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Any egg, be it hard-boiled, soft-boiled, seasoned, or poached, is welcome in a bowl of ramen, but the king of the genre is ajitsuke tamago, soft-boiled eggs that have been marinated in soy sauce and other flavorful friends. They’re often referred to as “ramen eggs,” but you don’t need a bowl of noodles to enjoy them—they make a great breakfast (smash ‘em on some toast), umami-packed salad topper, or simple snack.
The process of making a ramen egg is a simple one, but there are many exciting ways to complicate it. Messing around with the marinade is where you can have the most fun, but before you can get to that, you have to cook your eggs.
Are you going to be plunking this egg into a steaming hot bowl of ramen, or are you going to eat it out of hand? If my egg is destined for a hot liquid, I like the yolk to be jammy on the edges, but still just a touch liquidy in the center so it can mix with the hot broth. If I’m going to be snacking on the eggs straight from the fridge, I’ll cook them just a touch longer.
A soup egg vs a snack egg (the snack egg yolk got a little cured on the edge there near the thinnest part of the white). Photo: Claire Lower
If you want a soup egg, immersing it (straight from the fridge) into boiling water for six and half minutes, then plunging it into an ice bath for at least 15 will give you an easily peeled egg with a yolk that’s jammy on the edges and soft in the middle. If you want it a little firmer, increase the boil time to seven minutes, or seven and half if you want something completely cooked through (but without the sulfurous grey ring). You can also use your Instant Pot and cook the eggs for three minutes under high pressure for soup eggs—or four for snack eggs—followed by an immediate manual release and 15-minute ice bath session.
Photo: Claire Lower
There are many ways to make your egg marinade, but I like mine with soy (obviously), mirin, sake, and a little brown sugar. I also like to dilute it with a little bit of water, which may seem unnecessary at first, since we’re already dealing with a mostly liquid mixture.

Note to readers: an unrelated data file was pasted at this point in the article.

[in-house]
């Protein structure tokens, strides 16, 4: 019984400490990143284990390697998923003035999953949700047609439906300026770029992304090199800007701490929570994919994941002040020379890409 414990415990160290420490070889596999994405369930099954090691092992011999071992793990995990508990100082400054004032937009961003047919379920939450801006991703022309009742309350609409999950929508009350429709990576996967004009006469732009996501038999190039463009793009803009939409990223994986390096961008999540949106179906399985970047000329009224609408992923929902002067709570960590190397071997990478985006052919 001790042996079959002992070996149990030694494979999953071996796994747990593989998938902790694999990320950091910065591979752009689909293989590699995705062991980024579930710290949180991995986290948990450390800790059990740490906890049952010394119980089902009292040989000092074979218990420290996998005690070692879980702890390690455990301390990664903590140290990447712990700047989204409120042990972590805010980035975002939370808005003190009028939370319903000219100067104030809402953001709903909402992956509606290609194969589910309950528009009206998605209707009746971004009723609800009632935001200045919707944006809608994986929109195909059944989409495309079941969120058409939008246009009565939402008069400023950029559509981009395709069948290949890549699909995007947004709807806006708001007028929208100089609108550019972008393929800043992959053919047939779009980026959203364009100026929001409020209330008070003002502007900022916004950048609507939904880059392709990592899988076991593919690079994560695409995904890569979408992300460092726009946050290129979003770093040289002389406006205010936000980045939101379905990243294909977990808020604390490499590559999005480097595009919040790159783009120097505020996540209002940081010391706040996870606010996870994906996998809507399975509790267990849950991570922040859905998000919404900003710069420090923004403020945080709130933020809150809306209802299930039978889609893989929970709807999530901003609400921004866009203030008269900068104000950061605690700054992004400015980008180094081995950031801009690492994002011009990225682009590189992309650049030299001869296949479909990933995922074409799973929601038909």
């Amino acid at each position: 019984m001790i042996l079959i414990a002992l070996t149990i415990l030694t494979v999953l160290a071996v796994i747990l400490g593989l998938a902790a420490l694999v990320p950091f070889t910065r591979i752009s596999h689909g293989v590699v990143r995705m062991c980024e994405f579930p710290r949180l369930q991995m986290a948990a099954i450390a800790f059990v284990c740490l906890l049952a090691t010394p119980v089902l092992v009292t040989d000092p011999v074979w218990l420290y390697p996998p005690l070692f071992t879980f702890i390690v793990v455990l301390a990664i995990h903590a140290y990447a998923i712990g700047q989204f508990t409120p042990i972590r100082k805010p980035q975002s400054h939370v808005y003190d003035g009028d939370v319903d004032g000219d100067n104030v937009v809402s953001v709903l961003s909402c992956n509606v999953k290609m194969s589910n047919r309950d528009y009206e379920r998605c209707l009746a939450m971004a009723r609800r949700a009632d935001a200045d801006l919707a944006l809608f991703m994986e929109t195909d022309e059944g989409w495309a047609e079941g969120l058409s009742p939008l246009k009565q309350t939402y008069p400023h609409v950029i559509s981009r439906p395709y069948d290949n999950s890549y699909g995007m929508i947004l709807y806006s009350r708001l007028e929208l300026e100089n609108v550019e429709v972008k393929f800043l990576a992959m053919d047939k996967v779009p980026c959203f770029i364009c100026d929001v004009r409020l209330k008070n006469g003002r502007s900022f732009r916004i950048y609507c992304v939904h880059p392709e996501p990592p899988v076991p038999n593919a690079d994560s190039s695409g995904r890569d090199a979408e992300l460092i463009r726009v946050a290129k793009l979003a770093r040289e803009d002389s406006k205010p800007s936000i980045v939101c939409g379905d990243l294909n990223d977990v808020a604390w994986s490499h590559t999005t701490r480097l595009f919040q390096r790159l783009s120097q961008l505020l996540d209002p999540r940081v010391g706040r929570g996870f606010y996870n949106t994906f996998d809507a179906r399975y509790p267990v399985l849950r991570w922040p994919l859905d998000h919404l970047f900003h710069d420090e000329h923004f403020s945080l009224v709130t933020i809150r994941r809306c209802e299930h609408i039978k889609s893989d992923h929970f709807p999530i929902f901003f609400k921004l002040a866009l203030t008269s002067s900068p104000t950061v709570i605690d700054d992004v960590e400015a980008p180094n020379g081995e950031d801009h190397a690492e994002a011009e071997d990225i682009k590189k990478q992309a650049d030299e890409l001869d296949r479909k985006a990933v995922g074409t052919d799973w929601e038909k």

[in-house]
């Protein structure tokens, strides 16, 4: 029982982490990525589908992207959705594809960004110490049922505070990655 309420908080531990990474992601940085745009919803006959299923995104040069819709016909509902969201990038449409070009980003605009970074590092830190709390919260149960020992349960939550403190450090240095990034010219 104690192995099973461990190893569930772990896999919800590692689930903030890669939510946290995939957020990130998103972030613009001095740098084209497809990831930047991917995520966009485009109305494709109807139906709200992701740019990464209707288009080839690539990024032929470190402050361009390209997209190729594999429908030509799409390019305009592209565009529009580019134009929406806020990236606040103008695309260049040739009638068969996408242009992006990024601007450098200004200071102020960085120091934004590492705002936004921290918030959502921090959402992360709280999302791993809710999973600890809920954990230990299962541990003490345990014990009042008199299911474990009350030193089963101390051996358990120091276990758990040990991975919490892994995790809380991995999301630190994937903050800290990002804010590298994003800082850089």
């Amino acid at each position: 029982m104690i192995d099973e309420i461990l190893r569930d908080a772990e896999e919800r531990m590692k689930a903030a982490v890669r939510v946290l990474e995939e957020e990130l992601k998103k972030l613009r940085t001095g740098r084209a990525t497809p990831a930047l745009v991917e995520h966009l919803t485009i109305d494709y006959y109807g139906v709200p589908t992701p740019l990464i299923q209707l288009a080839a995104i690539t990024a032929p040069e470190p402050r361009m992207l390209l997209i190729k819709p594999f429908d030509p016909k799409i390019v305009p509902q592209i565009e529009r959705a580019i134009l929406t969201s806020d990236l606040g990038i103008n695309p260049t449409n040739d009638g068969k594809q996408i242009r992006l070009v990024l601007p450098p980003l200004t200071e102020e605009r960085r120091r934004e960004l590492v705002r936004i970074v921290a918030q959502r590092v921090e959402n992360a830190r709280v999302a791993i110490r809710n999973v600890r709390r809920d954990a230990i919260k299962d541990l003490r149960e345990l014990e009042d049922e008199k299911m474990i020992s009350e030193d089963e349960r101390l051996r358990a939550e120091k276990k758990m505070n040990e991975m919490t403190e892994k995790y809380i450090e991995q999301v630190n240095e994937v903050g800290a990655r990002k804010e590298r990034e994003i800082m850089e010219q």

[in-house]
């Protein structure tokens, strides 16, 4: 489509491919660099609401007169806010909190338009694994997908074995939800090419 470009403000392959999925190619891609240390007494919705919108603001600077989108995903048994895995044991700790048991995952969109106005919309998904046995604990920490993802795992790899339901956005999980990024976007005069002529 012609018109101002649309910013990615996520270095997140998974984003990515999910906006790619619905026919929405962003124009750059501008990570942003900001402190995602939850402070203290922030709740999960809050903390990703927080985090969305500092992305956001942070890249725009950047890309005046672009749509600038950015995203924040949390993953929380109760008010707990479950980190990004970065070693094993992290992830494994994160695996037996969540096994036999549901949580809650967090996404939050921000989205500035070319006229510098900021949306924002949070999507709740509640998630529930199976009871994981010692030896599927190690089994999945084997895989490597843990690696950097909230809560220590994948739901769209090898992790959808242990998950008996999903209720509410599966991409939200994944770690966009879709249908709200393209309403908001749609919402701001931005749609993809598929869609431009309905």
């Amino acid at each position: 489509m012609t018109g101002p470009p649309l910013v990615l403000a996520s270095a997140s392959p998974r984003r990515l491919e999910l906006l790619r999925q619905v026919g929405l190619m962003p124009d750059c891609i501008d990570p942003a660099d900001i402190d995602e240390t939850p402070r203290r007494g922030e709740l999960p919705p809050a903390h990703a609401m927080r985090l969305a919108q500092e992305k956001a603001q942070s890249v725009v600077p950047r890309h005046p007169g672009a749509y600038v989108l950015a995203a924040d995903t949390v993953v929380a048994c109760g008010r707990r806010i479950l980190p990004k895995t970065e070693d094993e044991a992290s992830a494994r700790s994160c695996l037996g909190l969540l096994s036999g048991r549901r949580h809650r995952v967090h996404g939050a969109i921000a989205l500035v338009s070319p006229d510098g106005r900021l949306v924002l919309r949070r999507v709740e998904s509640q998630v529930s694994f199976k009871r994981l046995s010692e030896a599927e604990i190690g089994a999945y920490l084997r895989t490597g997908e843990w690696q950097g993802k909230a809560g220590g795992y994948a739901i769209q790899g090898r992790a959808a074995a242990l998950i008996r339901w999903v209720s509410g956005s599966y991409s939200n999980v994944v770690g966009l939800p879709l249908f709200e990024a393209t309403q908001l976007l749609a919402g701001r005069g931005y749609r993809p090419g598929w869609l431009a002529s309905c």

But the dilution helps in two ways. It gives you a little more control over how seasoned your egg is, and it keeps your yolk from getting cured before the flavor has time to soak in. Cured yolks aren’t a bad thing, but it does greatly change the texture, and the texture is kind of the whole point here. There are a lot of good marinade recipes out there that feature all sorts of fun ingredients (like dashi, ginger, or star anise), but I always start with a combo of mirin, soy, sake, and sweet sugar. For six eggs’ worth of marinade, you will need:
Combine everything in a bowl and whisk with a fork until the sugar dissolves. Taste, and adjust if you want to, as you control the destiny of your egg. If you want a sweeter egg, you can add more sugar, but you may have to heat the mixture to get it into solution. This is fine, just make sure it cools fully before you add the eggs so you don’t overcook them.
Photo: Claire Lower
Once your eggs are boiled and chilled as described above, peel them, then place them in the marinade using the smallest container possible. I like to use a jar so they stack on each other and stay submerged, but a bowl will work, particularly if you borrow this Food Lab trick and cover them with a double layer of paper towels (the liquid that soaks into the towel will help keep them submerged). Seal the jar or cover the eggs in a bowl with plastic wrap, and set them in the fridge for at least four hours, but preferably overnight. If you want to warm your egg before chomping on it, just plunk it in the ramen or—if you don’t have any soup handy—submerge it in boiling water for 10 seconds. (Oh, and don’t throw away your beautiful marinade! You can use it to marinate something else, add it to broth, or boil it down into a sauce.)
This article was written by Claire Lower on Skillet and shared by Claire Lower to Lifehacker from Lifehacker and was legally licensed through the NewsCred publisher network. Please direct all licensing questions to email@example.com.